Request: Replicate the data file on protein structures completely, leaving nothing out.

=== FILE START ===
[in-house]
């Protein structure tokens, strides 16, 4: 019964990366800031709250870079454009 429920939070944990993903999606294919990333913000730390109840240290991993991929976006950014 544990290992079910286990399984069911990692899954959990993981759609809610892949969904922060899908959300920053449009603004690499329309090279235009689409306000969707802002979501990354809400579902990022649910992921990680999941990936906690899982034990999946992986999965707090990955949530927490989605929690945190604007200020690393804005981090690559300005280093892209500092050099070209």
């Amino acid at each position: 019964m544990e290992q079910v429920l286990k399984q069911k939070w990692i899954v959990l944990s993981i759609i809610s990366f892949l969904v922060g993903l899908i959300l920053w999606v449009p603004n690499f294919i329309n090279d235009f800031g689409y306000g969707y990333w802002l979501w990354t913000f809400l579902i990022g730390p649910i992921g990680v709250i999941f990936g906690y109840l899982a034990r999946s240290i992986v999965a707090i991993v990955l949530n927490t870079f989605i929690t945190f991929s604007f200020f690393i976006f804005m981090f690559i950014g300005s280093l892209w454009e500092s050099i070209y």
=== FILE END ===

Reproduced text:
[in-house]
């Protein structure tokens, strides 16, 4: 019964990366800031709250870079454009 429920939070944990993903999606294919990333913000730390109840240290991993991929976006950014 544990290992079910286990399984069911990692899954959990993981759609809610892949969904922060899908959300920053449009603004690499329309090279235009689409306000969707802002979501990354809400579902990022649910992921990680999941990936906690899982034990999946992986999965707090990955949530927490989605929690945190604007200020690393804005981090690559300005280093892209500092050099070209």
């Amino acid at each position: 019964m544990e290992q079910v429920l286990k399984q069911k939070w990692i899954v959990l944990s993981i759609i809610s990366f892949l969904v922060g993903l899908i959300l920053w999606v449009p603004n690499f294919i329309n090279d235009f800031g689409y306000g969707y990333w802002l979501w990354t913000f809400l579902i990022g730390p649910i992921g990680v709250i999941f990936g906690y109840l899982a034990r999946s240290i992986v999965a707090i991993v990955l949530n927490t870079f989605i929690t945190f991929s604007f200020f690393i976006f804005m981090f690559i950014g300005s280093l892209w454009e500092s050099i070209y």